Before beginning any new diet, a patient should consult with a qualified health professional.
The Ornish diet should not be used in place of a more proven traditional treatment for heart disease or prostate cancer unless a patient is directed to do so by a qualified health professional.
There have been no reported adverse effects while following the Ornish diet under the supervision of a physician.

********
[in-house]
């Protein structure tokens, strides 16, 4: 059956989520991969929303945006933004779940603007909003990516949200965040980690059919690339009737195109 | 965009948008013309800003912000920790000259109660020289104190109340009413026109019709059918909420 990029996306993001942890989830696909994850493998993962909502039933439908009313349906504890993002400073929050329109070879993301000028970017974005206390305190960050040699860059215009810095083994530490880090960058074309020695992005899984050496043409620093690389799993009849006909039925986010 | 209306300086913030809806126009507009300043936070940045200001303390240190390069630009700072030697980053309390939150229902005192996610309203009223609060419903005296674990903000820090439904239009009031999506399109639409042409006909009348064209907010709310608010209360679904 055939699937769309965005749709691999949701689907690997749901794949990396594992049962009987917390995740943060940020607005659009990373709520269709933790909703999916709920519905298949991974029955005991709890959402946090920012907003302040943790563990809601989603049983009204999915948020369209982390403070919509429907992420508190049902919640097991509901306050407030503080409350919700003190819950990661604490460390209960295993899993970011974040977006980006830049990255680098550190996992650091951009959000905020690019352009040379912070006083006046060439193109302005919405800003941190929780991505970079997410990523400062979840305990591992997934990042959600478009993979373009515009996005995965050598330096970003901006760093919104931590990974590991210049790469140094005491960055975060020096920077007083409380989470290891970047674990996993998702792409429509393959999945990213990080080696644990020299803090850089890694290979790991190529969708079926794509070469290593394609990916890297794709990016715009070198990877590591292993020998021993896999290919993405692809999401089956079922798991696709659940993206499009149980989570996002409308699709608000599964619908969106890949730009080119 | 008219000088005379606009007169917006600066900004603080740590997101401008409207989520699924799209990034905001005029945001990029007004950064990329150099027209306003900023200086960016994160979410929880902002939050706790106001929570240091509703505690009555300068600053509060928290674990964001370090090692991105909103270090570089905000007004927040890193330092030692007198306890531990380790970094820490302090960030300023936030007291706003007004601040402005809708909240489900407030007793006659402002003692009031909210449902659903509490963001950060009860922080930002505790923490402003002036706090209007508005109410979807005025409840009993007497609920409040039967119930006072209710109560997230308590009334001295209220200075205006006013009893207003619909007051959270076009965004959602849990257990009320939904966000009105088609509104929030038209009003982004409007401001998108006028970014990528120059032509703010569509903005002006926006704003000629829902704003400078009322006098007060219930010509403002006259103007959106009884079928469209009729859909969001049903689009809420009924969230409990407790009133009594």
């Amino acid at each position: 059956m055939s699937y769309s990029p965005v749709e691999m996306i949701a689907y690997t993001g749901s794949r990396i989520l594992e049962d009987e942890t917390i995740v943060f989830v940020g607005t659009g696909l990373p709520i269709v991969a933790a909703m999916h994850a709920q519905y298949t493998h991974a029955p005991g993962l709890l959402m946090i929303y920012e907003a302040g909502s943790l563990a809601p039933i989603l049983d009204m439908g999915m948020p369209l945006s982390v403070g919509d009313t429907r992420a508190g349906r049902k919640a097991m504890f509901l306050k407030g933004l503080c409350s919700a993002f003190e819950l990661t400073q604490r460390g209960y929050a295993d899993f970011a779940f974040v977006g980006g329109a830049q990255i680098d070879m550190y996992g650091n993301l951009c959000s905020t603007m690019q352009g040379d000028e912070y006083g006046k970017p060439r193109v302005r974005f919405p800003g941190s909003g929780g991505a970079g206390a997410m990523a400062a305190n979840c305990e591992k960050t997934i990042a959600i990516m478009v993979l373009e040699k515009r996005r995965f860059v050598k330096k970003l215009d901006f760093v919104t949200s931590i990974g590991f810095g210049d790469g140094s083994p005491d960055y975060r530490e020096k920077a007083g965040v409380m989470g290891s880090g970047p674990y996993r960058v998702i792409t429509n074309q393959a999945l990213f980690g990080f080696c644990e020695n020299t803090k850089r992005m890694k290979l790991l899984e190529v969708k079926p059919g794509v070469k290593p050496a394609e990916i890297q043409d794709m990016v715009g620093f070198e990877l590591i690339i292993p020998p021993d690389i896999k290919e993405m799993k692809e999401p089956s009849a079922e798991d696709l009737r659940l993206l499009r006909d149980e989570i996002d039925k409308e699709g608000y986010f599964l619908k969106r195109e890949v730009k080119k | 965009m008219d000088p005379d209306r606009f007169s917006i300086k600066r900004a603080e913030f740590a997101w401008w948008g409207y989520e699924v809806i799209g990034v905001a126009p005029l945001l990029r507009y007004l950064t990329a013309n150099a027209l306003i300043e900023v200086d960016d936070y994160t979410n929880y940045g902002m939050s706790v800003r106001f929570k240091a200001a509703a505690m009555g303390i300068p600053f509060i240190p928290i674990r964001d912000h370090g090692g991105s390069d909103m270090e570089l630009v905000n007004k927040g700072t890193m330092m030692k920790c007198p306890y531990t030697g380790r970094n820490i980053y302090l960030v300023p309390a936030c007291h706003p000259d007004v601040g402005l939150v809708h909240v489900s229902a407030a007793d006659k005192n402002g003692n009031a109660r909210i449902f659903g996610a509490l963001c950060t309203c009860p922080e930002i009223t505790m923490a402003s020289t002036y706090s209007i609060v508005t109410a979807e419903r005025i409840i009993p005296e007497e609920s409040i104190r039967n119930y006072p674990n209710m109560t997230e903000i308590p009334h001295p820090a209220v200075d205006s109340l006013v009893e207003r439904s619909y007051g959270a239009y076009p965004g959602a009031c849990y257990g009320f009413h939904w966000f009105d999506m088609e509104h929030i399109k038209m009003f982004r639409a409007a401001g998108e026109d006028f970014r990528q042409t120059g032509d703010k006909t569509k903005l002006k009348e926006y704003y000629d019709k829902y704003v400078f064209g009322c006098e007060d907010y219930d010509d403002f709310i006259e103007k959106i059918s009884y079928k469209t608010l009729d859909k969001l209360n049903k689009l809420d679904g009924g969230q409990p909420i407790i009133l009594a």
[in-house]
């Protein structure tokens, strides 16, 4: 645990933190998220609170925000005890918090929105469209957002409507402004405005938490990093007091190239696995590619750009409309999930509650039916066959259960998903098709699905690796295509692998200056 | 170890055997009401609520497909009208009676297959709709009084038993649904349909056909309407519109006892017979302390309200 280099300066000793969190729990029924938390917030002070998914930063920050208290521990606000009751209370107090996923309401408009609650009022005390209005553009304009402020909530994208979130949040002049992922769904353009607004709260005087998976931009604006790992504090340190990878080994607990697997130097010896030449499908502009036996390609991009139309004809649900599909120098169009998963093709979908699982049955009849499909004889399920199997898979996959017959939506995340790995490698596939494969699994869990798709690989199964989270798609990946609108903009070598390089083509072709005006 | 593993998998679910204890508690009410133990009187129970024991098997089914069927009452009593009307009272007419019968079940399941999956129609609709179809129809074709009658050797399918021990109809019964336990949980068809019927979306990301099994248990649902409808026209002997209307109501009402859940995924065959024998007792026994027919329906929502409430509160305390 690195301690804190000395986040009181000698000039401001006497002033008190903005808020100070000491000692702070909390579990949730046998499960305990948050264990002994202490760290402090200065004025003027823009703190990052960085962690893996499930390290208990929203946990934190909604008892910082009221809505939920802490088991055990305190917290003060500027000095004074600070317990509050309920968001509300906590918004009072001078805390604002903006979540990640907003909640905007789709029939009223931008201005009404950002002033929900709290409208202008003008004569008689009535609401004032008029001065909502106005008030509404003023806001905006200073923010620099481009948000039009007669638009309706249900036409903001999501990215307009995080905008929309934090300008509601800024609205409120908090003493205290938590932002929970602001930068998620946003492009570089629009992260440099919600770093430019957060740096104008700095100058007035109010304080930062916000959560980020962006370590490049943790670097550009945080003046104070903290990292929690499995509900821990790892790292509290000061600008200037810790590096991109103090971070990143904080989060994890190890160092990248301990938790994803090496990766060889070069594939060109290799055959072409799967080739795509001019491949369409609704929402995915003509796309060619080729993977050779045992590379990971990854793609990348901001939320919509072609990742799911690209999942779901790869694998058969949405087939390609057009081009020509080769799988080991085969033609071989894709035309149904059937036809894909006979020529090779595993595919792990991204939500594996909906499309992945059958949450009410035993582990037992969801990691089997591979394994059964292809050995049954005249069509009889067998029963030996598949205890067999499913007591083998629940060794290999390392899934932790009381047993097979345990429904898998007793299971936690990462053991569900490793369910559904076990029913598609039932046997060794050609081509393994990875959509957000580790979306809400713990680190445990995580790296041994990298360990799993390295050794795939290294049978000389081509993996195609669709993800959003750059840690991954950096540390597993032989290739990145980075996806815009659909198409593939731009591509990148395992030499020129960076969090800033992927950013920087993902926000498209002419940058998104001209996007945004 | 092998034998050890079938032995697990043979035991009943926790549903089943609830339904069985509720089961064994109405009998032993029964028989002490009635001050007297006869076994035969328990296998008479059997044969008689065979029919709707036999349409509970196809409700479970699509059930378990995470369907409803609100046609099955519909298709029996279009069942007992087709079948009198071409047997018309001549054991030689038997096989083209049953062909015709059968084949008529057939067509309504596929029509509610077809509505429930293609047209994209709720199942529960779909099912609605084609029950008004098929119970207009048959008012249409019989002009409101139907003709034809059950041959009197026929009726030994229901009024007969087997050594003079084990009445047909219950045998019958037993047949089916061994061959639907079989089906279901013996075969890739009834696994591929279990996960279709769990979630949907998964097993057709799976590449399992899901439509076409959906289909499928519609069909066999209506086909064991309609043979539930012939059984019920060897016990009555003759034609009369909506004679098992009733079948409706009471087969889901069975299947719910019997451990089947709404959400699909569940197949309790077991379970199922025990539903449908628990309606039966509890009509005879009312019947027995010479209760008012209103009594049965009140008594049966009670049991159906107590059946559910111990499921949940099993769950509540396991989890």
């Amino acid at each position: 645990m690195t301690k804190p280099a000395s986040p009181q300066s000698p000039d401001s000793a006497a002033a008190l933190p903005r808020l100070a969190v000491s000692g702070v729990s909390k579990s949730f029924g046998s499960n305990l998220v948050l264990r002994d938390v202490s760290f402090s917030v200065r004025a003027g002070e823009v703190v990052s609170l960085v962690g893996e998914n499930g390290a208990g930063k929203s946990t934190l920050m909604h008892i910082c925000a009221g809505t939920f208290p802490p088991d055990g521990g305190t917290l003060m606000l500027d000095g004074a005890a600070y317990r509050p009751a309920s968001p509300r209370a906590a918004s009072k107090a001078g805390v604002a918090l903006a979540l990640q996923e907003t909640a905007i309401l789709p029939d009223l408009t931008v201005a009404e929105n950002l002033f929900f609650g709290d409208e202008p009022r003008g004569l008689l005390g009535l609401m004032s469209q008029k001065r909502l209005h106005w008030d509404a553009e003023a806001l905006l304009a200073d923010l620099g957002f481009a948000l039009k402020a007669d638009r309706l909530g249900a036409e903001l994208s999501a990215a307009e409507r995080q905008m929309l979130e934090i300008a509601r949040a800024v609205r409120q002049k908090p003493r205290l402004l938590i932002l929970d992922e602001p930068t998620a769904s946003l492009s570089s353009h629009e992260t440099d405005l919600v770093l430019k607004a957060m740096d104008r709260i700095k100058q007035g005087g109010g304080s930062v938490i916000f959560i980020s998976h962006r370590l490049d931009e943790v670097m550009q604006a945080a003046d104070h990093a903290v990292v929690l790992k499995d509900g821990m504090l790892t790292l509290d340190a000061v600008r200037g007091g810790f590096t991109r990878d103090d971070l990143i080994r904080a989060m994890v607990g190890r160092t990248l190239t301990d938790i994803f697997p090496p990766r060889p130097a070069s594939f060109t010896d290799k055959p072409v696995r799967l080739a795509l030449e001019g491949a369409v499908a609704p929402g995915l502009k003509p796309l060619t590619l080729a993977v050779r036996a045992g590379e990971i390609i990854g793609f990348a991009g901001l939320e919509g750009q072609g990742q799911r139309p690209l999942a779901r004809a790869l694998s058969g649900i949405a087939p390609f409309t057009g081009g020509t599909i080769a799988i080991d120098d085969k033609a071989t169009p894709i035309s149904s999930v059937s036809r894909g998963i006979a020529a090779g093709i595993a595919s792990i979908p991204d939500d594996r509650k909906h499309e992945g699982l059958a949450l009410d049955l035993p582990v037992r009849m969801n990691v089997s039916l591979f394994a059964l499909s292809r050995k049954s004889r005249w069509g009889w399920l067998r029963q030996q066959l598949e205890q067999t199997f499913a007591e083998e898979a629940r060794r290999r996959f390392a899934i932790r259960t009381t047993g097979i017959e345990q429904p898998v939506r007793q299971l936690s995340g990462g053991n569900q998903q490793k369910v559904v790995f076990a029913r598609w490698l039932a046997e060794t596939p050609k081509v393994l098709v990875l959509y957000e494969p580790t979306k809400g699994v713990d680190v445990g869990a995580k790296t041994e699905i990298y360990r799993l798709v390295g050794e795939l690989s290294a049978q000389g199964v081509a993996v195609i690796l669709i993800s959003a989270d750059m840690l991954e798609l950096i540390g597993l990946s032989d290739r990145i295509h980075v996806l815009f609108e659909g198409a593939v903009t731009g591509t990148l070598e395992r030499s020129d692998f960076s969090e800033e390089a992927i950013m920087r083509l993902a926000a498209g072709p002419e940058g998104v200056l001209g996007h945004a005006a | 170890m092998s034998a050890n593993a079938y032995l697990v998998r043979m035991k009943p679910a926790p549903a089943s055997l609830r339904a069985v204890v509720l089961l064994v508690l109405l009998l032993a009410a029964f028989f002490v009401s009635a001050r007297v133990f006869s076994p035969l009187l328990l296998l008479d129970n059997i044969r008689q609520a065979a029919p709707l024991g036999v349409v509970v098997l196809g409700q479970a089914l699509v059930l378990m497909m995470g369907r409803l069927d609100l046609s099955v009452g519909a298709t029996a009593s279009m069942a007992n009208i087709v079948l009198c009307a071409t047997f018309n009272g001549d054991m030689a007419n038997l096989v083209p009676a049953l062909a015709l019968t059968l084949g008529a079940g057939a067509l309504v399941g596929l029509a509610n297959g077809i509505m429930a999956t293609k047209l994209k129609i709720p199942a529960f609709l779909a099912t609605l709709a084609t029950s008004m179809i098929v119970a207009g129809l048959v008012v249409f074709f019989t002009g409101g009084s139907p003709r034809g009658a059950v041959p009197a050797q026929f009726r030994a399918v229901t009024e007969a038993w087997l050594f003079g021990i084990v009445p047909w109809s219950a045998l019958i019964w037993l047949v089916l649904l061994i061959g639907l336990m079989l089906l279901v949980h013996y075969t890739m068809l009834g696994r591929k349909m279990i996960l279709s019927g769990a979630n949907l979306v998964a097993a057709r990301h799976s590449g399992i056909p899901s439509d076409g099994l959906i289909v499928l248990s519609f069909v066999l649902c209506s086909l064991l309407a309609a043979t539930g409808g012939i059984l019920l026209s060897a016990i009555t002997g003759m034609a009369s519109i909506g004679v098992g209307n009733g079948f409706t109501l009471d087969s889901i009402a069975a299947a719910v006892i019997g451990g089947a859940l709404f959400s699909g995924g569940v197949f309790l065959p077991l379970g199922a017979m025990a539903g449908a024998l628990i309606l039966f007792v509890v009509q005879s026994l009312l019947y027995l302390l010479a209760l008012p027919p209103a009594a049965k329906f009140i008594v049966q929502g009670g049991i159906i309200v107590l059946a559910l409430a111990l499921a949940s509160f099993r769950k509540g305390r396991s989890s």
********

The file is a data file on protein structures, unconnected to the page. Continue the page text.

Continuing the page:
Repeated large fluctuations in bodyweight have been associated with many adverse effects including increased mortality. Cyclical radical changes in bodyweight like one might experience by going back and forth between the Ornish diet and the average American diet might increase the risk of these adverse health outcomes. In addition, very low fat diets, while they decrease LDL, or bad cholesterol, have also been shown to decrease HDL or good cholesterol, as well as increase triglycerides (TGs) in the short run. While current available evidence with the Ornish diet does not support this theory, the long-term effects have not been well studied.
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